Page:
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Mark Farner

For The People

Review by Gary Hill

Right off the bat, you might notice that the vocals on this disc sound very familiar. That’s because Mark Farner was the main voice of Grand Funk Railroad (along with the guitarist). That might lead you to believe that the music on the CD will sound like GFR. In some cases that assumption is correct, but Farner has grown as a musician and songwriter over the years and GFR is not the only idiom in his arsenal of sounds. Make no mistake, the disc certainly fits well under the banner of classic rock, just like that band. Fans of GFR should really enjoy this disc, but so should anyone who enjoys solid 1970’s tinged rock. I suppose anyone that fits under that heading would probably qualify as fans of Grand Funk, though. Either way, it’s great to hear this voice performing strong music for the new millenium. I certainly enjoy this album, and I’ll bet you will, too.

This review is available in book format (hardcover and paperback) in Music Street Journal: 2007 Volume 2 at

Track by Track Review
For The People
Farner kicks off the disc with the title track. It comes in with percussion and then powers up to hard rocking cut that definitely has that GFR style. The lyrics are a strong commentary of how the United States has lost its focus on “for the people.” While not brutal, they are scathing and should resonate with a nation of “paycheck to paycheck” Americans. This cut really feels like it could have come from any number of vintage Grand Funk discs. It’s a smoker and a great opener.
Cry Baby
Lest we think Farner forgot about the funk, this one starts off with a cool funky grind. It drops back after this introduction to another vintage sounding number that’s one more sheer winner. This one is slower and bluesy, but no less a success. It has a couple guitar solo breaks that really smoke. The retro sounding keys are another nice touch. So is the quick reprise of the funky textures later.
A change of pace from the blatant GFR sounding tracks, this one has almost a Latin bluesy feel to it. It’s a cool classic rock groove. While it might not be as obvious as the previous numbers, it’s no less potent.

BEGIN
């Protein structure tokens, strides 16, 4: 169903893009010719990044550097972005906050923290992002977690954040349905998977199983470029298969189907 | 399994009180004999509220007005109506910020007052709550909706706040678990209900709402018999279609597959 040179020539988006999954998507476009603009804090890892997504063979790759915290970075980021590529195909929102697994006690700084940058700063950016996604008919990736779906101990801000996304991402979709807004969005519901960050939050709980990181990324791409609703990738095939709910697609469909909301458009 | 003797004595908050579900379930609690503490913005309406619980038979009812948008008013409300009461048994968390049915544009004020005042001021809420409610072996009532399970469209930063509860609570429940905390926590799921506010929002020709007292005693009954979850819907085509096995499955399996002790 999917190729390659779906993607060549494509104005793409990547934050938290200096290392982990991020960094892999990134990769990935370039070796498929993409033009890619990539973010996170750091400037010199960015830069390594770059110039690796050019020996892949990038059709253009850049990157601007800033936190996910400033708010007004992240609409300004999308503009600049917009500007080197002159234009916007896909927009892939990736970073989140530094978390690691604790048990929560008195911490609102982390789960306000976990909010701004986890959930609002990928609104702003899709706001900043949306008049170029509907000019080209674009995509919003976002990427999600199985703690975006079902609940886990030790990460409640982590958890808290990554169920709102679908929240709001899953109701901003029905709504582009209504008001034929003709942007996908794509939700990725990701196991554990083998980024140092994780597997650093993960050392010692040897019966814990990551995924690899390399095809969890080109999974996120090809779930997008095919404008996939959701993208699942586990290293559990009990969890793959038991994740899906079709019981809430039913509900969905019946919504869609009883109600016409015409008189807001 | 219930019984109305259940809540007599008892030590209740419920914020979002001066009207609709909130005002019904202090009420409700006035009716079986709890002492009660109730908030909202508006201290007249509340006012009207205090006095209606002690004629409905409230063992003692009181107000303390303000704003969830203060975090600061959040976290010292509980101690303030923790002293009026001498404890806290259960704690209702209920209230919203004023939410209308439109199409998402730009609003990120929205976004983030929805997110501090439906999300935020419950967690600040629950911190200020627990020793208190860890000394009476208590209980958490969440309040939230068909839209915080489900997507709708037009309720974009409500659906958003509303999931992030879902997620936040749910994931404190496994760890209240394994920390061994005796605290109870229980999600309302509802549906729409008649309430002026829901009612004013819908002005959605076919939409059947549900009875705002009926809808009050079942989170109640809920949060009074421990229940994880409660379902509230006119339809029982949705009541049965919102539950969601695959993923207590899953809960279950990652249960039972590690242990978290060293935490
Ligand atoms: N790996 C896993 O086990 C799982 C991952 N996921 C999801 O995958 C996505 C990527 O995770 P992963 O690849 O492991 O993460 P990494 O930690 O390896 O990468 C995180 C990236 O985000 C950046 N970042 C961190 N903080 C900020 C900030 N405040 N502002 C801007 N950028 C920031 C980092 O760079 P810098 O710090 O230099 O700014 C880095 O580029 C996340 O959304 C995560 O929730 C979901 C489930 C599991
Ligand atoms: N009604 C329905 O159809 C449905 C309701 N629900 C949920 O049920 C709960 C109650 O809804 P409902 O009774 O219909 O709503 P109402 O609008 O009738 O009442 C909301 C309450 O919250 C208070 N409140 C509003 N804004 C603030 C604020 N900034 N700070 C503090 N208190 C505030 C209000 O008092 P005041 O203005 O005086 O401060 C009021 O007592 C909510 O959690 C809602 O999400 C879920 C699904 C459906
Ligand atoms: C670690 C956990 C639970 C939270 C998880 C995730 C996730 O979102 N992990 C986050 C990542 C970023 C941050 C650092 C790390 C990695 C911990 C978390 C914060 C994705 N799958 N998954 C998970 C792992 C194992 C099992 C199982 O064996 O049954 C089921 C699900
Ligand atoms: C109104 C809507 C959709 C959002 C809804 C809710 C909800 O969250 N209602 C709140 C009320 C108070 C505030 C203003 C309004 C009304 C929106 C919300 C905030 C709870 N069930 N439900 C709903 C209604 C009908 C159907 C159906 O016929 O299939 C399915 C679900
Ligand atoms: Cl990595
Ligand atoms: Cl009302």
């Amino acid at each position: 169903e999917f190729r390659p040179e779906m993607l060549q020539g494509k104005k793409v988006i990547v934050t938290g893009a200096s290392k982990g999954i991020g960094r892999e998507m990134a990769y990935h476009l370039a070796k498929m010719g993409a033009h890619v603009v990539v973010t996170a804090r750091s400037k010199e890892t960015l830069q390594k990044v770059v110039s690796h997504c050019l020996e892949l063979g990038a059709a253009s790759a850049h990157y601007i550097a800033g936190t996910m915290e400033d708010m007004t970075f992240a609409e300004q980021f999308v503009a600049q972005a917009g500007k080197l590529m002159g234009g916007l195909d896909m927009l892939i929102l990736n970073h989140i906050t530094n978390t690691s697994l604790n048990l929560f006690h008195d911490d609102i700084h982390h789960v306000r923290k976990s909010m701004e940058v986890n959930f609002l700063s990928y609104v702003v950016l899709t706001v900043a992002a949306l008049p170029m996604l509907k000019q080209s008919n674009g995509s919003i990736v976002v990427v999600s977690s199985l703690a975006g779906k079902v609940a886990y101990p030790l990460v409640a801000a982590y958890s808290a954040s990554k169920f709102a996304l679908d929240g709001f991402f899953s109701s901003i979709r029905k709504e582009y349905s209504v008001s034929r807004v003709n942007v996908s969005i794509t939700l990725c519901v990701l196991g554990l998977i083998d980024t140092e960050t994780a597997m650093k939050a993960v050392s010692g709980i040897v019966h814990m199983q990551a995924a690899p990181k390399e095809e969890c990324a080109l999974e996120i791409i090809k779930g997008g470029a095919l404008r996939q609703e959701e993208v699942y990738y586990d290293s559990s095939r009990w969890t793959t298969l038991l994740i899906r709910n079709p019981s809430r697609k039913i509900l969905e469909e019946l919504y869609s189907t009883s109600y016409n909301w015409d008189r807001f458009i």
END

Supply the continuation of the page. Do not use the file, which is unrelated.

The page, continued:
Here we get a more laid back, still a little bluesy, ballad. This one is the first false step on the disc. Mind you, it’s not really because of the song writing, but due to a little too precious feeling on the arrangement. Still, this only really affects the early portions. As this gets more involved the layers of sound and emotion pull it up from where it started. I wouldn’t say this is a favorite, but it wouldn’t be something that I’d skip over either. The tasty guitar solo later helps a lot, too.
You Know Who I Am
A more melodic musical approach leads this off, feeling almost prog like in some ways. Overall, though, this is a somewhat folky rock ballad. It’s another that doesn’t really standout, at either end of the spectrum.
Same Ol' Feeling
Now this is more like it, a heavy, pounding bass line leads this off. As it comes out from there with a stripped down, but still rocking arrangement for the verse Grand Funk is engraved all over this. While not a full rocker, this is another highlight of the album.
You're My Girl
As Monty Python would say, “And now for something completely different.” A jazzy arrangement, complete with saxophone leads this one off. As it drops into the song proper we get a soulful, Motown like ballad arrangement that’s quite strong. While this isn’t my favorite type of music, it’s done with so much style and conviction here that it’s hard to avoid falling in love with this one. The sax gets a stirring solo later in the cut.
This Time
Drums lead this off and the cut launches out into one of the fast paced rockers on show here. While it’s not overtly Grand Funk like, you might hear echoes of that song here. The overall tone, though, is classic late 1970’s pop/rock. It’s another winner on a disc that has no shortage of them. There is some more killer guitar work here, too. I could hear 38 Special or another band like that doing this in the day.
Waiting Here For You
Starting with sound effects, this one quickly shows itself to be nothing like the other material on the disc. It’s more of a keyboard based jam that feels a lot like some of the more moody of GFR’s catalog. This is one of my favorites on the disc, and just plain a great song.
Here we get a hard rocking grind on the introduction with more of that saxophone. It drops to a more mellow approach for the verse and carries on from there. The vocal arrangement on this, along with some of the instrumentation make this another track that feels a bit like neo-prog in some ways. It’s another highlight, if a bit unusual.
Where Do We Go From Here
A bouncy, keyboard dominated approach leads this one off and serves as the backdrop for the song proper. It’s another politically motivated number. It’s also another that has a classic rock texture and contains some elements of progressive rock. It’s also one of the strongest numbers on show, although it might not be the most obvious choice to end the disc.
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